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U.S. Law Limits Adoption of Foreign Children : Immigration: The newly drafted rule concerns countries that do not recognize a difference between legitimate and illegitimate births. Americans who want to adopt must get permission of both parents--even if one is unknown.

November 13, 1994|ANNE THOMPSON | ASSOCIATED PRESS

BOSTON — Sgt. Wilfred Cain and his wife had spent 18 months haggling with officials in Panama to adopt a baby boy. They thought bringing their son to the United States would be a breeze by comparison.

They were wrong.

The day the Cains got the adoption papers, Oct. 10, they learned the United States had changed its immigration laws 10 days earlier. Two-year-old Cameron no longer qualified for a visa, and the Cains may not be able to leave Panama with him.

The Cains, who have reared Cameron since he was 6 months old, are tangled in a new rule that adoption agency officials say could affect thousands of adoptions, particularly in Central and South America.

"We thought the nightmare of this red tape was over, but it's just the beginning of another nightmare that continues today," Cain, a native of Brockton, Mass., said in a telephone interview from Panama.

The new rule concerns countries such as Panama and Romania that do not recognize a difference between legitimate and illegitimate births. As of Oct. 1, the United States considers all births in those countries to be legitimate, meaning both parents can be accounted for.

Now, Americans trying to adopt babies from these countries must get the approval of both parents, or the custodial parent must prove the other parent is dead or has abandoned the family. The problem is that often, no one knows who both the parents are.

"In theory, this is to prevent the possibility that the other parent would try to recover the child," said Rick Kenny, a spokesman for the Immigration and Naturalization Service.

"But, in practice, in cases where the mother is giving up the child and doesn't name the father, this creates a problem for immigration because we can't take the word of one parent."

This is the Cains' story: Cameron's natural mother is a Panamanian Indian living in poverty. She signed a letter of permission for the Cains to adopt her son. She says she does not know where the boy's father is.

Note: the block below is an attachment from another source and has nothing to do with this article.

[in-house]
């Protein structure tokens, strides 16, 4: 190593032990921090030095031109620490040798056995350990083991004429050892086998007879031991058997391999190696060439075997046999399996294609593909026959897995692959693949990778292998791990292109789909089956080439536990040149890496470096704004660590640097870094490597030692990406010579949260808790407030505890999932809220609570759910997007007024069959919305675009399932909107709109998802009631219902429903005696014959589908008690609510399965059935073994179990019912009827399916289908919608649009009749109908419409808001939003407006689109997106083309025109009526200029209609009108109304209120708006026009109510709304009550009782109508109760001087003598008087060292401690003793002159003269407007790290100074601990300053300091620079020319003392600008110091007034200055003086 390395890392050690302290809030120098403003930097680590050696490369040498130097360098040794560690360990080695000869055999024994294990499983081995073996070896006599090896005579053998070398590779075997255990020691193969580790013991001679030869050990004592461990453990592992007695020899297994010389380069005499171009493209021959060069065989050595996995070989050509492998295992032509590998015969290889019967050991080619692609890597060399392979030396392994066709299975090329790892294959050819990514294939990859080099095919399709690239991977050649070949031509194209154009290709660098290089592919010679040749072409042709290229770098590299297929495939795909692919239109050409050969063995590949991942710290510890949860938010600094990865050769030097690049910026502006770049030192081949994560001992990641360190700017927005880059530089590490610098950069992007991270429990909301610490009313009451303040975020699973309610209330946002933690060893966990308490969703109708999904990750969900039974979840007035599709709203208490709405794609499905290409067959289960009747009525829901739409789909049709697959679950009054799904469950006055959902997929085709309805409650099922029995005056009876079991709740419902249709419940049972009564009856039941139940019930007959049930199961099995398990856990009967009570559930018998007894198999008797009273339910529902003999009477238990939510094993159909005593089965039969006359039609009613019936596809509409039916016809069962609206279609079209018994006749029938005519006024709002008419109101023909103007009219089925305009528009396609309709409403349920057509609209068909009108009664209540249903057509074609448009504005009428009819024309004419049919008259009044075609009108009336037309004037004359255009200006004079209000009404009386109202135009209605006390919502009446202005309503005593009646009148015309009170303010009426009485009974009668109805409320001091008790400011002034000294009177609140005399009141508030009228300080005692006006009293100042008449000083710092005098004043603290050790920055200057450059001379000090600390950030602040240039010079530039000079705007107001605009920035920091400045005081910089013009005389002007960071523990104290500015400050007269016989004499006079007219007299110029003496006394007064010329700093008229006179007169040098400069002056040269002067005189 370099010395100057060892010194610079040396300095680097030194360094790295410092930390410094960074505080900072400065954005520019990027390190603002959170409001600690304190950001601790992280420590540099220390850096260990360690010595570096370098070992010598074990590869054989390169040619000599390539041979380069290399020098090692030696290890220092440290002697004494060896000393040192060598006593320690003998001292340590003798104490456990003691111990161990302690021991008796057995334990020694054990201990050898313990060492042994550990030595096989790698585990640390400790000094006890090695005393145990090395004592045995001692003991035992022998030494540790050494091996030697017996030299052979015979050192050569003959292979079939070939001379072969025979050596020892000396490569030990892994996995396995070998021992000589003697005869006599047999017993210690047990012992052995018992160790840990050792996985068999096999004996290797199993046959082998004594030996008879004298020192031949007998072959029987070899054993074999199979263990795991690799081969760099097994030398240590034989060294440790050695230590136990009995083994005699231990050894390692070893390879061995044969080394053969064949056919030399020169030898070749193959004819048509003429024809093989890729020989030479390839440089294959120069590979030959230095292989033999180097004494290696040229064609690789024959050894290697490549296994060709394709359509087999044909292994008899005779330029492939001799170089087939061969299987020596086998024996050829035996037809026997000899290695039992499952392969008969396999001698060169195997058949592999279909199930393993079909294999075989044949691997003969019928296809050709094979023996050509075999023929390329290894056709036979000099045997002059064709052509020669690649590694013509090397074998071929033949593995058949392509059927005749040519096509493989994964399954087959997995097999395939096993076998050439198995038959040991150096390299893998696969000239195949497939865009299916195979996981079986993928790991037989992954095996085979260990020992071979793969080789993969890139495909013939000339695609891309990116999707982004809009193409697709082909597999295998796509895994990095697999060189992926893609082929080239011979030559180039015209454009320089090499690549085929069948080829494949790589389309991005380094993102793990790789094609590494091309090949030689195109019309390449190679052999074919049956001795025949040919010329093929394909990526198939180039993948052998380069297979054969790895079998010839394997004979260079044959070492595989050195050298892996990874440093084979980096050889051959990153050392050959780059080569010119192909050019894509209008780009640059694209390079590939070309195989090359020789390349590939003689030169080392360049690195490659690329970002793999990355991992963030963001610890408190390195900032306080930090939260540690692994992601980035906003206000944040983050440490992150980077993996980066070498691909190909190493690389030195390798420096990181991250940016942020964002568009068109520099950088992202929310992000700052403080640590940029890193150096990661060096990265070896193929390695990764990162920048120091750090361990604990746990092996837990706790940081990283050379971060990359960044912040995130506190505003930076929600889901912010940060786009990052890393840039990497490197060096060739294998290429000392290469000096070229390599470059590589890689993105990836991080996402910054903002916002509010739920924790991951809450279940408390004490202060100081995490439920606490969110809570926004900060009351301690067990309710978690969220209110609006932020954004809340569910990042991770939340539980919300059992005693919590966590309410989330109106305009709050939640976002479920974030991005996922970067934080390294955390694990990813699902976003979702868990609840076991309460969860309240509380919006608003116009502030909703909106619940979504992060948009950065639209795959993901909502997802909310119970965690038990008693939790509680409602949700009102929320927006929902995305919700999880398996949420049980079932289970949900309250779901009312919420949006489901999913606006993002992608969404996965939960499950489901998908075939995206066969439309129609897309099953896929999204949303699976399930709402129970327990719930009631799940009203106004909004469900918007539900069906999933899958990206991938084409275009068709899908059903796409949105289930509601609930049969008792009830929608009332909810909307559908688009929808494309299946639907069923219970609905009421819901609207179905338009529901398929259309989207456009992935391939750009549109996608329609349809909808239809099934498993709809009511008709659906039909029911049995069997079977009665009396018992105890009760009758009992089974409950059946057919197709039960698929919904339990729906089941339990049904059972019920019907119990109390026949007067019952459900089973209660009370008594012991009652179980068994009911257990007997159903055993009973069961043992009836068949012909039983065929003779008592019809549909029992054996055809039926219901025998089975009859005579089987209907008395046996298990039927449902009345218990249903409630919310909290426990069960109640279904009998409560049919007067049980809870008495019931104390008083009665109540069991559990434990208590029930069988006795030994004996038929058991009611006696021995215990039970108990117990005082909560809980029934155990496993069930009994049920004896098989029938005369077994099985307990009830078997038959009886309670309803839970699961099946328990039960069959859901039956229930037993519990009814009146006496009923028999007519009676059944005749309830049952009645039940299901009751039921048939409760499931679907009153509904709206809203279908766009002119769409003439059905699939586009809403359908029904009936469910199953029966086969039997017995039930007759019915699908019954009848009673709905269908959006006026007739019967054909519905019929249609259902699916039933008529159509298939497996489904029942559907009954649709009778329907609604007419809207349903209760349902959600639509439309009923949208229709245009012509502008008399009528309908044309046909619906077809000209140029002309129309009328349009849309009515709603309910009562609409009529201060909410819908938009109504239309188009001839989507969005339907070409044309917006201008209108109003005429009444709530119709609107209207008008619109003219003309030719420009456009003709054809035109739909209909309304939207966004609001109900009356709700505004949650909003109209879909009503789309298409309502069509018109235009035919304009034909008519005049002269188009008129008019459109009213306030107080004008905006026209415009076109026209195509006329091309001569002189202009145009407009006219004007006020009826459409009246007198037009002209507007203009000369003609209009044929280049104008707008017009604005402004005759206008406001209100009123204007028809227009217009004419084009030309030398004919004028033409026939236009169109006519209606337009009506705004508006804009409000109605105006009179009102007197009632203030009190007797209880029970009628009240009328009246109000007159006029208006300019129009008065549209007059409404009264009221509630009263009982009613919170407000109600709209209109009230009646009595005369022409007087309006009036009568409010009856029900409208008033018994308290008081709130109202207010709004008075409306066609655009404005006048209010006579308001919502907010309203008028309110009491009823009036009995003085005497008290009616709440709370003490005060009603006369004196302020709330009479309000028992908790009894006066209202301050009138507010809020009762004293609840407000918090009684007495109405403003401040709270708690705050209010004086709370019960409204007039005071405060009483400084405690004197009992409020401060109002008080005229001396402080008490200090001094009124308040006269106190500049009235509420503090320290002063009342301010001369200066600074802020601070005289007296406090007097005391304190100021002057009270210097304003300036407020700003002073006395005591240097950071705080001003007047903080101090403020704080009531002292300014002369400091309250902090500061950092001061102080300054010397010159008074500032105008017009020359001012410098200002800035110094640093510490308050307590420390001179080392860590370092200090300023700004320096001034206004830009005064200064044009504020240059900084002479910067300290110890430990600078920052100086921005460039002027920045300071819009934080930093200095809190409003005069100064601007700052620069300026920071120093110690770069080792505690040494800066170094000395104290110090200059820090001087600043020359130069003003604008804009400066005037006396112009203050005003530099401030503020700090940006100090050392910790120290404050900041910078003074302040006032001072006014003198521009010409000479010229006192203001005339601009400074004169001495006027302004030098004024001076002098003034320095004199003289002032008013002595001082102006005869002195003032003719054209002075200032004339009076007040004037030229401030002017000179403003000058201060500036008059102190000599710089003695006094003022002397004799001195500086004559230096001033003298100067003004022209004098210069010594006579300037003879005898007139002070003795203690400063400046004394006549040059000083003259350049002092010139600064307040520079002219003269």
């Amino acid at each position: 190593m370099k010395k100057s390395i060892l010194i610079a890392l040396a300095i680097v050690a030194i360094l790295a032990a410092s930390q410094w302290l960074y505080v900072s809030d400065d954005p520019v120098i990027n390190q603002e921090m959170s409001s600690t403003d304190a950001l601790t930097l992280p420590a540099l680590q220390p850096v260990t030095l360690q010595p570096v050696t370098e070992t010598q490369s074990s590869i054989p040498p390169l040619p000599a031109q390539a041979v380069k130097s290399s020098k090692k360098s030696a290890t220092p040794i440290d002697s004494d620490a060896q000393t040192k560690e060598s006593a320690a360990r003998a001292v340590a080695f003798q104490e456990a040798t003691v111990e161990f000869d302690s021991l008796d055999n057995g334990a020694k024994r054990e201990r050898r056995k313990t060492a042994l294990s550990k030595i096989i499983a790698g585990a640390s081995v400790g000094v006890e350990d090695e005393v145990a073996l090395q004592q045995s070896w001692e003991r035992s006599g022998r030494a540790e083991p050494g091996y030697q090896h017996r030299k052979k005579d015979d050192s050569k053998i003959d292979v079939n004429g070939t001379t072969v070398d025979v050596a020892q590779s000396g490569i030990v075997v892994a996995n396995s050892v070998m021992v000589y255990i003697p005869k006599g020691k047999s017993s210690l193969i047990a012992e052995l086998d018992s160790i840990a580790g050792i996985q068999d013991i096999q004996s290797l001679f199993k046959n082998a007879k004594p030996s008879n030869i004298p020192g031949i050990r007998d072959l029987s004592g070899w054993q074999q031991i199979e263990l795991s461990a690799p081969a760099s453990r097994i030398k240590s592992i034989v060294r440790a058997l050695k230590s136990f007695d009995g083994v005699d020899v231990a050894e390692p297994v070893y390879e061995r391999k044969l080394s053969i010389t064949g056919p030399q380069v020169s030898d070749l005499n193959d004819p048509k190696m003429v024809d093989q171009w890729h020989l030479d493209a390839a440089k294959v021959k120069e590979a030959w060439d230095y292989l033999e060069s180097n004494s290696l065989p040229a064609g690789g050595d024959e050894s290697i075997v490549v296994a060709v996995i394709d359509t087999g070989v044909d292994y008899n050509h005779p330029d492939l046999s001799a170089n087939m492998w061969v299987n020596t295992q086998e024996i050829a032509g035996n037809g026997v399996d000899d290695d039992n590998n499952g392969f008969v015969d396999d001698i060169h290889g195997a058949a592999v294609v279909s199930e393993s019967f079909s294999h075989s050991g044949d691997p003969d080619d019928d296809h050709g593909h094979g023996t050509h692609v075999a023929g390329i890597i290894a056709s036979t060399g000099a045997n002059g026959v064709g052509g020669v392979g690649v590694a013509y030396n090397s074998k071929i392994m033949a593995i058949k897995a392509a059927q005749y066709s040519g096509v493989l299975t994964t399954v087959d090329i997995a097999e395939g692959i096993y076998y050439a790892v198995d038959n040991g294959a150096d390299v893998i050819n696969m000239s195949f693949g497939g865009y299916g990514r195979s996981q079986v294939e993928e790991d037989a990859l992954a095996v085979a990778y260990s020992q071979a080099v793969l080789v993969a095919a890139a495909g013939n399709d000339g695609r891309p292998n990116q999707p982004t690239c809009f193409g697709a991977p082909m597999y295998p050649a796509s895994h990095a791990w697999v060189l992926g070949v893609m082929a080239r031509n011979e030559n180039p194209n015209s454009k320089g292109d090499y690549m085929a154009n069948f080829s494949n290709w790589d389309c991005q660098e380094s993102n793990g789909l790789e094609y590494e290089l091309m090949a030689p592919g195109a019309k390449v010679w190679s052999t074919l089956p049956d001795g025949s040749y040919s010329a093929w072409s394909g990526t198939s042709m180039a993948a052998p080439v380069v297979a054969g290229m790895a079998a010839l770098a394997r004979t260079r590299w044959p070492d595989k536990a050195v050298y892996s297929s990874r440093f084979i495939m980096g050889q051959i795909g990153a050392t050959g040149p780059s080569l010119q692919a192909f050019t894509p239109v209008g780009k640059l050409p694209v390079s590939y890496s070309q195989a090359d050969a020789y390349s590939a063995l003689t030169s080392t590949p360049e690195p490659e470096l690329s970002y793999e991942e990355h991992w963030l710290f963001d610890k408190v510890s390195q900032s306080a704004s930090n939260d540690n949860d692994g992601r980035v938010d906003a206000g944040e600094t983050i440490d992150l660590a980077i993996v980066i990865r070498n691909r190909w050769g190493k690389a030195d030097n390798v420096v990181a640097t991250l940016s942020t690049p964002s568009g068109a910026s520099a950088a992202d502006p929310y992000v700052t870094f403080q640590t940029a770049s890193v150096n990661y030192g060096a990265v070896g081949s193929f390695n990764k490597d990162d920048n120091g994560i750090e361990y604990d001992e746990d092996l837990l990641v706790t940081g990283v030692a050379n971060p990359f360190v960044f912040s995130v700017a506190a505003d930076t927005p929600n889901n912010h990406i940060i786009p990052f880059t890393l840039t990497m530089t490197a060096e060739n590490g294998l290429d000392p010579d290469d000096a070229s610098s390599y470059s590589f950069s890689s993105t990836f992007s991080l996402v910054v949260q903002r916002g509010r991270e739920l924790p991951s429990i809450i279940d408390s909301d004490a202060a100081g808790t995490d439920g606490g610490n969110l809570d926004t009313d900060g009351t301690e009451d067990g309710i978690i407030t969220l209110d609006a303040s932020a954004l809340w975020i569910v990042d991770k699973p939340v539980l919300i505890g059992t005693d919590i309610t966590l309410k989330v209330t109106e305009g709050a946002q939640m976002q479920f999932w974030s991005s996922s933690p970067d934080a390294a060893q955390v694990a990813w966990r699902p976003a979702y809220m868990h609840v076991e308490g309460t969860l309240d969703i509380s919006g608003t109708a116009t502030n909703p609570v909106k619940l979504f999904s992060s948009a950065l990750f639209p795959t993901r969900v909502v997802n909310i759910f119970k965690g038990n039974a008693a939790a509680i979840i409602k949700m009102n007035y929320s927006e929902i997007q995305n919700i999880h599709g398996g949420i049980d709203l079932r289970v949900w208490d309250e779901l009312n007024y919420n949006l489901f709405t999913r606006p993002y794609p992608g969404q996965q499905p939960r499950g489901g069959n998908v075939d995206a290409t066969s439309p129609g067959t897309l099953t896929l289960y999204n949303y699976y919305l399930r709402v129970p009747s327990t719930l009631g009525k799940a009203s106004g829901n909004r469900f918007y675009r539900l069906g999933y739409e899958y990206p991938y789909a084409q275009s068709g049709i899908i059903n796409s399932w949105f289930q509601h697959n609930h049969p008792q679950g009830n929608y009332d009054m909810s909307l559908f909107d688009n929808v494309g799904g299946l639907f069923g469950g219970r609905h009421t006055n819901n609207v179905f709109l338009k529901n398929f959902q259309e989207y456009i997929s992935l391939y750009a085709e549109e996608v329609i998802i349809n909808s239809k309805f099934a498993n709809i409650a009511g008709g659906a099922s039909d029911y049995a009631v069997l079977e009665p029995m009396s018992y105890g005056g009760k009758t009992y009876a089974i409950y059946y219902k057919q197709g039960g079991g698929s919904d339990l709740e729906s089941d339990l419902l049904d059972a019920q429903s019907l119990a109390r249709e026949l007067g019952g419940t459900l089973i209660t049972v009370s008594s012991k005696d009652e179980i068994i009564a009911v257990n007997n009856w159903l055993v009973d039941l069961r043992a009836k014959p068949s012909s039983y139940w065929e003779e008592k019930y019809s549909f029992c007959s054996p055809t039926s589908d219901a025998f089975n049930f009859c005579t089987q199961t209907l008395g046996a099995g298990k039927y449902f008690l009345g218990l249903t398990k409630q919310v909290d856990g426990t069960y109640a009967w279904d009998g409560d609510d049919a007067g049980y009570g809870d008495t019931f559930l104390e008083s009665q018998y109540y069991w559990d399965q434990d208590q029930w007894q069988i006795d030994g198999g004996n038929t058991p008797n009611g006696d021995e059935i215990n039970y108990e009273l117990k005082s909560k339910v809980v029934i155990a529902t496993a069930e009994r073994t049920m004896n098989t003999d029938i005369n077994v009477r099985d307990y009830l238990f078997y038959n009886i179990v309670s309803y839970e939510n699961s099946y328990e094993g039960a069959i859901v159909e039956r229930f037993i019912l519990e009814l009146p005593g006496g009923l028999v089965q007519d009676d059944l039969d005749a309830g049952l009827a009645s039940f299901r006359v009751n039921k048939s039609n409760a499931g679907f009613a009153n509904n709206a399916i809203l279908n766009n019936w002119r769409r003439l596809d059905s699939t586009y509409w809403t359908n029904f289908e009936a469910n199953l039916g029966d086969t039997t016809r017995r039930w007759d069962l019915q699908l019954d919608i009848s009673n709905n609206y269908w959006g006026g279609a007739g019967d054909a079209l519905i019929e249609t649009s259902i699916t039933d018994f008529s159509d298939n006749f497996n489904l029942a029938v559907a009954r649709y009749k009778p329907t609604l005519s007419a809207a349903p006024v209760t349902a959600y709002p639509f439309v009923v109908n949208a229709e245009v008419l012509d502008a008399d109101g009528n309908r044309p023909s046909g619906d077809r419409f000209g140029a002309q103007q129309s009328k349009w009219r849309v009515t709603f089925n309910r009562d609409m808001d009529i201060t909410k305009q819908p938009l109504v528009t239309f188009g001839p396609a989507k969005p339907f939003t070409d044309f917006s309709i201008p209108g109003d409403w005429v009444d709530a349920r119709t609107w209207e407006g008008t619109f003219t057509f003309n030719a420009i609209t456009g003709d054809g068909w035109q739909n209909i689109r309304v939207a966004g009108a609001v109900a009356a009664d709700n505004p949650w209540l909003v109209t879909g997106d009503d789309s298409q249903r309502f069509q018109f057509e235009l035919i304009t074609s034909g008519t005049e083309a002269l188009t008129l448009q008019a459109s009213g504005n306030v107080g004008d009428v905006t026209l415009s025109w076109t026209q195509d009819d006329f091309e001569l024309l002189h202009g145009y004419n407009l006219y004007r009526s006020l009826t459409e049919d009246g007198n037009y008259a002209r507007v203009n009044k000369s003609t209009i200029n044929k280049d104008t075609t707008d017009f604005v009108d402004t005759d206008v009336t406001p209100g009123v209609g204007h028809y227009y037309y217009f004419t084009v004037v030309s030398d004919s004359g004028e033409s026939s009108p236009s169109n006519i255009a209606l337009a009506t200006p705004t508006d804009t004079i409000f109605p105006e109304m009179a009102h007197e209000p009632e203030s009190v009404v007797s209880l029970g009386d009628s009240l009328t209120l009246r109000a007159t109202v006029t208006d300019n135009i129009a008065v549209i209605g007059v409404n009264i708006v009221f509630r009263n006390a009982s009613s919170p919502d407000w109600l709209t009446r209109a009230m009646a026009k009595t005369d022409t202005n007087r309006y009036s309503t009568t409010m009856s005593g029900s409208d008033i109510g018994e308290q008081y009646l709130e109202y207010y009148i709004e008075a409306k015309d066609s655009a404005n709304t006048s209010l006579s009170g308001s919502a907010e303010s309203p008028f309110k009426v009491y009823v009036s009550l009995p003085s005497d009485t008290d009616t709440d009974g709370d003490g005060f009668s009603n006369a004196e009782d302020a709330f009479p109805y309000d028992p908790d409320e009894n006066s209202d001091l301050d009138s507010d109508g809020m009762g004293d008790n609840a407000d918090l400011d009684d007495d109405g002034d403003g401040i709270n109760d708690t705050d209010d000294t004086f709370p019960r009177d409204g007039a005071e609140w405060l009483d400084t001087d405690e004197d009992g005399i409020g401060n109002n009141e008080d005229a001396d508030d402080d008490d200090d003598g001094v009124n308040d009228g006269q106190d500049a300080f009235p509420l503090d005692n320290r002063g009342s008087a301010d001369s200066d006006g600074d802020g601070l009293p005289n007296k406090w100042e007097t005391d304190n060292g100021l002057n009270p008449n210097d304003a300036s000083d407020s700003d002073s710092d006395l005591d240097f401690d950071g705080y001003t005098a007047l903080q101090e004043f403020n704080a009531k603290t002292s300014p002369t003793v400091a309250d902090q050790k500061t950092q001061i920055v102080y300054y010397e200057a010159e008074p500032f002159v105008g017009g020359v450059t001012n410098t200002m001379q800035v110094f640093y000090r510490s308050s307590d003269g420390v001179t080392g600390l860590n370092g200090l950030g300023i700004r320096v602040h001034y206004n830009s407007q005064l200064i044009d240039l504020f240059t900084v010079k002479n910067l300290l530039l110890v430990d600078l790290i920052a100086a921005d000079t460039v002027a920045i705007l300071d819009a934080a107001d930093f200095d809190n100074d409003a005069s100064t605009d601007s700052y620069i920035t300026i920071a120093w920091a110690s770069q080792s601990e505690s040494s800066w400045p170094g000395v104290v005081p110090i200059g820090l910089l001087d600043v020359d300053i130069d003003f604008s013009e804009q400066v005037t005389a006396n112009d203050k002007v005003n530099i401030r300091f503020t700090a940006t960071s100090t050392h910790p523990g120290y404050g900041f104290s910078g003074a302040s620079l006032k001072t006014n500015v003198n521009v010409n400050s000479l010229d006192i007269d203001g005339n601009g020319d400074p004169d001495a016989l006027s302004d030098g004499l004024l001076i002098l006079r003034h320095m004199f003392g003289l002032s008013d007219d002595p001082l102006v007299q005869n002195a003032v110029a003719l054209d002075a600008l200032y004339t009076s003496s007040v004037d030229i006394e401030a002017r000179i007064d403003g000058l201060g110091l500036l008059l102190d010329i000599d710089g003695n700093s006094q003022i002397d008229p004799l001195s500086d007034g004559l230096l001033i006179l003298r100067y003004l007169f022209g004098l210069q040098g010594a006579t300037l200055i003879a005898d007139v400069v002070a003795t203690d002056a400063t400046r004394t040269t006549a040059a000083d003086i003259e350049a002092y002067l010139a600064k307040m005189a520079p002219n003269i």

The new rules mean the Cains have to wait two years before they can take their son out of his native country, in case his father wants custody. Failing to show up after two years is sufficient proof of abandonment.

But the Cains cannot wait long.

Wilfred Cain's Air Force posting in Panama City ends Nov. 21, and he and his wife and their two biological daughters are being moved to Florida. Cain said he was supposed to move in April, but the military gave him an extension because of the adoption.

The Cains could proceed with the adoption if they go to Florida, but Cameron would have to stay in Panama until the waiting period expires. He would be turned over to the state, left in foster care or returned to his birth mother in the meantime.

Adoption agencies that handle foreign placements say the law is so new that they don't know yet which countries are affected. The State Department is compiling a list of the countries that don't make a distinction between legitimate and illegitimate birth, said Linda Perilstein, executive director of the Cradle of Hope Adoption Center in Washington.

Perilstein criticized the new INS rule as unnecessarily rigid and prejudiced against countries that allow private adoptions.

"Agencies are really worried. In Central and South America, it could affect thousands," she said.

INS and adoption officials said they knew of only one other case like that of the Cains--and it's had a happy ending.

Deborah and Martin Goldstein of Fairfax, Va., had trouble getting their adopted son, Matthew, out of Romania. The Goldsteins had to leave the toddler behind for 10 days in foster care until Oct. 27, when INS granted the boy humanitarian parole status. The boy has since joined the Goldsteins.

The Cains are hoping for humanitarian parole for their son, too, which would allow him to stay with them in the United States during the two-year waiting period. The adoption wouldn't be final until after the two years.

The two years begin from the time the adoption papers are filed in the United States, which the Cains have not yet done.

Julie Macdonald, director of the International Social Service American Branch Inc., said the new ruling is another reason U.S. citizens must be cautious when they try to adopt foreign babies.

"You would be astounded by the number of calls we get. It's heartbreaking," Macdonald said. "Most Americans assume, 'I'm American, this is my kid. What's the big deal?' Then they suddenly discover their baby doesn't qualify as an orphan."

Cain says the Air Force briefed him on all U.S. immigration rules before he took the adoption to the Panamanian courts last spring. But he says no one told him when the rules changed.

"We thought if we were going to bring another life into this world, we would take one who was already here and needed a home," Cain said. "We thought it would be easier."

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